Today marks two months since the Egyptian military intervened to depose Egypt’s first democratically elected President, Muhammad Mursi, and launched a brutal and very bloody crackdown on the country’s largest and most influential socio-political movement, the Muslim Brotherhood.
Since the coup, the Egyptian police and army have launched a series of massacres of unarmed supporters of the deposed President Mursi, killing hundreds of them. Writing these words does not really do any kind of justice to the barbarity of the military’s response to peaceful protests against their takeover. Fortunately, there is plenty of photographic and video evidence of the massacres.
Hundreds of leading Muslim Brotherhood activists have been hunted down and imprisoned. TV stations and other media outlets deemed to be not sufficiently supportive of the military coup d’etat have been summarily shut down.
I think it is worth taking a closer look to examine how the world responded to this violent abortion of Egypt’s democracy by a power-hungry military that had ruled Egypt from 1952 to 2012’s historic free elections.
The United States is frequently referred to by admirers as being the ‘leader of the free world’, yet President Barack Obama has to date failed to describe the Egyptian military’s takeover as a coup d’état. The reason is that US law requires the government to cut off funding to any government that is overthrown by a coup. However, worldwide ridicule of the US’s position appears to have had an impact and two weeks ago signs of a change in the US stance emerged with news that top lawmakers in the USA have quietly suspended most military aid to Egypt.
The deeply repressive Gulf dictatorships of Saudi Arabia, Kuwait and the UAE all quickly and loudly proclaimed their support for the military takeover and have backed their support with a colossal $12 billion aid package. The regimes had made clear their unhappiness about the ouster of former President Husni Mubarak and the arrival of democracy and elections in Egypt. Such contagious ideas could not be tolerated.
The Turkish Foreign Minister, Ahmet Davutoglu, responded forcefully to the Egyptian military coup saying:
“It is unacceptable for a government that has come to power through democratic elections to be toppled through illicit means and, even more, a military coup.”
Turkey has suffered repeated military intervention in its own affairs over the years and the current AKP ruling party has fought a long and careful campaign to bring the Turkish army firmly under civilian control.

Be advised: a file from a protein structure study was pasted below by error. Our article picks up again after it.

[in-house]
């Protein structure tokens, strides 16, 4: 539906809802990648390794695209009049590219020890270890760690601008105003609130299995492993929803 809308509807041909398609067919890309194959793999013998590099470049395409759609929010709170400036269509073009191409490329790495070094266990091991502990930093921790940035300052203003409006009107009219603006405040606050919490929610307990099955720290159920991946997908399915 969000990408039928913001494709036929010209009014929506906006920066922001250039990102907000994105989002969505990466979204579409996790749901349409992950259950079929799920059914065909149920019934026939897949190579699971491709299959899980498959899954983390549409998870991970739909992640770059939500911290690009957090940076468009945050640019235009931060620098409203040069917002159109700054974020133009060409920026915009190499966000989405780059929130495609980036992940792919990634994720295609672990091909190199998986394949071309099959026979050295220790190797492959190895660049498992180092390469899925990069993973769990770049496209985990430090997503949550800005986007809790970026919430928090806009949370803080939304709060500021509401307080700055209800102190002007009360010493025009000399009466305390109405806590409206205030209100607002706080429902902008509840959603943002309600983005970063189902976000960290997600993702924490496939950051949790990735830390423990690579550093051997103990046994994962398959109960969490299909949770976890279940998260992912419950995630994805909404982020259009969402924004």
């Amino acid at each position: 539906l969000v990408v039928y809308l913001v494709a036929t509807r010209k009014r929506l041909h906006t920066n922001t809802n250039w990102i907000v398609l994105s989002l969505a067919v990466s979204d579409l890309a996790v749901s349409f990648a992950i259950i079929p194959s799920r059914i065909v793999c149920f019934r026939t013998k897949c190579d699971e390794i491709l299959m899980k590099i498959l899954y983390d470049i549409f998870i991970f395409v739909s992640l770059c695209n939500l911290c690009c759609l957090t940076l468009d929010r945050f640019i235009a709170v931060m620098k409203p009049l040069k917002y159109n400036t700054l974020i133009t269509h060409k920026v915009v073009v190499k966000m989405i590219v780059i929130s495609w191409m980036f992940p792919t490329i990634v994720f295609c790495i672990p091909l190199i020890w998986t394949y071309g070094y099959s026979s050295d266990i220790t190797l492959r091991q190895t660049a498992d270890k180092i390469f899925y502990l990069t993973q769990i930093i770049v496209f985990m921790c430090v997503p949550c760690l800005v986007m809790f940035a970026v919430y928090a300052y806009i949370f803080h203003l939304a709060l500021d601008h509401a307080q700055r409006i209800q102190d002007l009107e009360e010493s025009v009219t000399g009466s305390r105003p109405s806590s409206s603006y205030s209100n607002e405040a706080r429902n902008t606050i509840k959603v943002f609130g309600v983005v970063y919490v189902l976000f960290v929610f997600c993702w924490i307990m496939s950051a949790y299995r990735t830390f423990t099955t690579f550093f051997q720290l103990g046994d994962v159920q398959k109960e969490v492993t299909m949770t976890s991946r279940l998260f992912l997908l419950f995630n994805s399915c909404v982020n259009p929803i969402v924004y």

Here in the UK, our Foreign Minister, William Hague, issued a weak statement saying that Britain did not support military takeovers but would work with the new regime and the head of the Egyptian Army Abdul Fattah al-Sisi. In truth, Hague should not be judged too harshly as the UK has long abandoned any pretence of having an independent foreign policy in the Middle East. As the Daily Telegraph’s award-winning political correspondent Peter Oborne has pointed out, the UK merely follows the US lead in this area.
The satire magazine, Private Eye, managed to make some rather more compelling points than William Hague.
For the final reaction, I will turn to Kamal Helbawy. Helbawy lived in the UK from around 1992 onwards and used to be the Muslim Brotherhood’s spokesperson in the West in the 1990s. I knew him well through The Young Muslims UK and the Islamic Society of Britain who regularly invited him to give talks to their members. It seems that Helbawy has had some kind of dispute with the Muslim Brotherhood in recent times because an appalling interview he gave to a Muslim website , 5pillars, following the army takeover, cannot be otherwise explained. In the interview, he denied that what had taken place was a coup saying, “It wasn’t a military coup, it was the greatest democratic event in our history…The army is a nationalistic institution and they are not out to destroy the country.”
That interview with Helbawy was published on July 16th 2013. I don’t know if Kamal Helbawy has revised his views or apologised for them following the numerous massacres carried out by the Egyptian Army since then.